All weekend, I'll be giving away some assignments that can help you teach different aspects of writing. On Monday evening, I'll give away a grand prize to one person who enters the giveaway: my Writing Worksop Bundle, a $20 gift card to TpT, and a $25 shopping spree in my store. You will have to head on over to my Instagram and watch for my giveaway posts. Winners of the mini-bundles will be included in the grand prize draw too!

Saturday Giveaway:
On Saturday, I'll be giving away four products. This mini-bundle will include my best-selling Revision Stations. This is definitely one of my favourite activities because it helps the kids focus on the writing process - and it produces much better essays on their part too! Because of that it's become a staple in my classroom.

This giveaway bundle will include my Word Choice Lessons, a pile of mini-lessons that you can use to help your students improve their diction and to experiment with imagery and figurative language.

Saturday's winner will also receive my Writing a Personal Narrative Lesson. This is an assignment that has quickly become a favourite for me because the kids get so engaged, resulting is very pleasurable reading/grading for me (you can read about how I use this in my classroom below). I'm adding my Narrative Writing Task Cards as a bonus here too, as they are perfect for prompting kids who have trouble getting started.

Sunday Giveaway:
The Sunday bundle will focus on informational text. It will include Expository Writing: Lessons & Activities, a great bundle of lessons designed to engage your students.

This bundle will also include my new Exploring Issues and Informational Text lessons.

I'll round out this bundle with another favourite of mine: Teaching the Process of Literary Analysis.These lessons have been a game changer in my classroom, as my students now have a much better understanding of how to analyze lit. 

Here are some blog posts that will show you how I use these products with my own students:

Narrative Writing Blog Post

Exploring Issues and Informational Text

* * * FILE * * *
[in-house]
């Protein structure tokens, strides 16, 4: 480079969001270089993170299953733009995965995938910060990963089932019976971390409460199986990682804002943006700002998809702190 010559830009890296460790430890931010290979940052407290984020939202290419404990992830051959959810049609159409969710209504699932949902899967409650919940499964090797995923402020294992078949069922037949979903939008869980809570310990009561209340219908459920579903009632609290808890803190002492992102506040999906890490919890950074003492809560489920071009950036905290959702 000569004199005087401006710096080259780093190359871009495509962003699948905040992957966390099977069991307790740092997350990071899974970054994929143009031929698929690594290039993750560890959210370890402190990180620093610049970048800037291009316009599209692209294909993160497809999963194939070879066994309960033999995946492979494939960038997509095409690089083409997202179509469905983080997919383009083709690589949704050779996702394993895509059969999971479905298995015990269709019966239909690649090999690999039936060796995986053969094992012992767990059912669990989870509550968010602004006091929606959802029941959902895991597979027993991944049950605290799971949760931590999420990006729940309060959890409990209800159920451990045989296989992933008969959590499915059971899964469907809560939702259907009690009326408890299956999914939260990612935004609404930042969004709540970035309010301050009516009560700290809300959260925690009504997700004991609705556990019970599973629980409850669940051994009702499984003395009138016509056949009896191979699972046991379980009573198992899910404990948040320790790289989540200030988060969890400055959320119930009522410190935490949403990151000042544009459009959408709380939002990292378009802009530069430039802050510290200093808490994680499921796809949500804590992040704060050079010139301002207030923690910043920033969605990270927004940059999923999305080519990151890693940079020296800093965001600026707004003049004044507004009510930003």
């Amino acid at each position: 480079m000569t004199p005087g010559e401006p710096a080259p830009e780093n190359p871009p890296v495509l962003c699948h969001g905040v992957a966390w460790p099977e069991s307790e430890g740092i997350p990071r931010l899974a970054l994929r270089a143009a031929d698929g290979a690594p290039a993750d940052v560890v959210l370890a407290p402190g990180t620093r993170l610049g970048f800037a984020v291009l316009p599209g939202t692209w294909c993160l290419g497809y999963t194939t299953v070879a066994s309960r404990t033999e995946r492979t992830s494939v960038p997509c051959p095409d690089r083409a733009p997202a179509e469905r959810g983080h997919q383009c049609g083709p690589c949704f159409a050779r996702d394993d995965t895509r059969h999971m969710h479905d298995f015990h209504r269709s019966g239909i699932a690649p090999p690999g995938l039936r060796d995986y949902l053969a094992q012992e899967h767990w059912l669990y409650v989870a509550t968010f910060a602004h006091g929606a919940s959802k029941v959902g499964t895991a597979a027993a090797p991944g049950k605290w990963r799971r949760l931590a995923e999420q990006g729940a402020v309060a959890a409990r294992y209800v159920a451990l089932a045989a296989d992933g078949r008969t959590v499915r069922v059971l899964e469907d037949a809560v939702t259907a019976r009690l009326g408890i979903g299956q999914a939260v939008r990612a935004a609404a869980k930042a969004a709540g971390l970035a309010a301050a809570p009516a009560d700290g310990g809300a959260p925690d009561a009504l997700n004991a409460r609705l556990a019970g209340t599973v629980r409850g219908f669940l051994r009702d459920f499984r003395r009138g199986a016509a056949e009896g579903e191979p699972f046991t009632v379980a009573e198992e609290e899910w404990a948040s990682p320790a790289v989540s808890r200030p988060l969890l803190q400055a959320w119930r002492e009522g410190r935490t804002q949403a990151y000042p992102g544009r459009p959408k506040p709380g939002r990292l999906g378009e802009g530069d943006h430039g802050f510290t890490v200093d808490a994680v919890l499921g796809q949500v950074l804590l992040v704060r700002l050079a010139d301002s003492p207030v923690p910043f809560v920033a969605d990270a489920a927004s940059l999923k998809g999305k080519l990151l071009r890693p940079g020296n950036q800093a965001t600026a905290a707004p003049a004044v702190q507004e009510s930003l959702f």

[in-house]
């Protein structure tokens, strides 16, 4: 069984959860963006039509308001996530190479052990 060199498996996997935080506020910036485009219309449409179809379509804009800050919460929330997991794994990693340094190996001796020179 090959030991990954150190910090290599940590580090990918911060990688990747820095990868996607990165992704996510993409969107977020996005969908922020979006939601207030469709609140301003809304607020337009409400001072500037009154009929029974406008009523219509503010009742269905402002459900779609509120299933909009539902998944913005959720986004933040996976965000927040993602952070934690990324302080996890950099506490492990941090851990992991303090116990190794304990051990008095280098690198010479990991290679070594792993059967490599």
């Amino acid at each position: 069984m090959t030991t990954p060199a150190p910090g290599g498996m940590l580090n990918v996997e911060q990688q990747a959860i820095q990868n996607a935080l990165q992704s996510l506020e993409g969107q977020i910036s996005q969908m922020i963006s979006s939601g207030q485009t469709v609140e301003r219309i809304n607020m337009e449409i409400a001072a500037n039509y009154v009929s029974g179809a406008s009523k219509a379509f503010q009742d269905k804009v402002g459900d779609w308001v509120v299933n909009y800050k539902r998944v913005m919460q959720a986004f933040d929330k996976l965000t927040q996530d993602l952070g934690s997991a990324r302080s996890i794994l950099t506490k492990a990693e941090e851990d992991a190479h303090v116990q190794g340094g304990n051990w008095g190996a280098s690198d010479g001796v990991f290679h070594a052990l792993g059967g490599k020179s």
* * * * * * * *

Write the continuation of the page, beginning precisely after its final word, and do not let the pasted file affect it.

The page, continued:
Teaching the Process of Literary Analysis

Terrific Tools for Teaching Writing

Revision Learning Stations

So, stay tuned on Instagram - and good luck!

End of the Year Activities for English Classes

The end of the school year is getting oh-so-close - exciting, isn't it?  But we're also feeling pretty tired, drained from the work of the year. And it can be such a challenge to keep our students motivated through those last few weeks of class. It's not an impossible task, though, especially if you use a few of these end of the year activities:

End of the Year Activities for English Classes:

End of the year activities for middle and high school English classes.1. Get Them Moving
One of the best ways from keeping your kids from melting into their chairs is to get them out of them. Literally. If you can add some movement to the class your engagement level will go way up. One of my favourite ways to make this happen is with "stand-up stations." These are different from my usual learning stations in that they don't take as much time.  To create "stand-up stations", put a series of tasks on a sheet of paper (I like to use ledger size) and adhere each one on the walls of your classroom. Use tasks that are relatively quick, so the kids can easily circulate around your room to visit each station. It could be as simple as individual questions you want to ask them about a section of text, or short writing prompts that you want them to respond to.

End of the year activities for middle and high school English classes.

My favourite way to use these stations is to put a passage from a text on each sheet - I've used them to have kids respond to the ideas presented in the passages, or to do an analysis of the author's purpose and techniques. (Sign up here to get my latest version of these delivered to your inbox).

You can read about some of my other tried and true methods for getting kids out of their seats by clicking here.  

2. Use Review Games and Writing Challenges
Games and challenges are the perfect way to keep your kids engaged and learning at this time of year. Anytime you turn something into a game, even the most reluctant learner is all in. I've got a whole pile of activities that you could choose from, like my figurative language challenges. You can read how the metaphor challenge works here.

End of the year activities for middle and high school English classes.
Students can stretch their writing muscle and review important skills using these writing challenges too.

3. Reflection and Review
End of the year activities for middle and high school English classes.

The end of the year usually requires review for final assessments. This doesn't have to be a dry, boring activity, though. Find interesting ways to get students to review or reflect on their year, like these learning stations. They provide multiple ways for kids to look back at their year and the things that they learned. 

My favourite parts of this activity are the creative tasks that the students do, like the six word memoirs or the poems that they use to capture important moments in the class. They can also leave some wisdom for future classes or book recommendations that you can use to create a display in your classroom.

End of the year activities for middle and high school English classes.

Another fabulous end of the year activity for English students is The Best Quotation Challenge. Sign up here, and I'll send that to your inbox, along with the Stand Up Stations.

4. Take it outside
When the days get hot and the classroom is a sauna, try moving everyone outside. Give students a task where they can walk and talk or a poetry scavenger hunt like the one I explain here. I always take my kids for a walk in the park too. This blog post refers to our autumn excursion, but I do the same thing in the spring.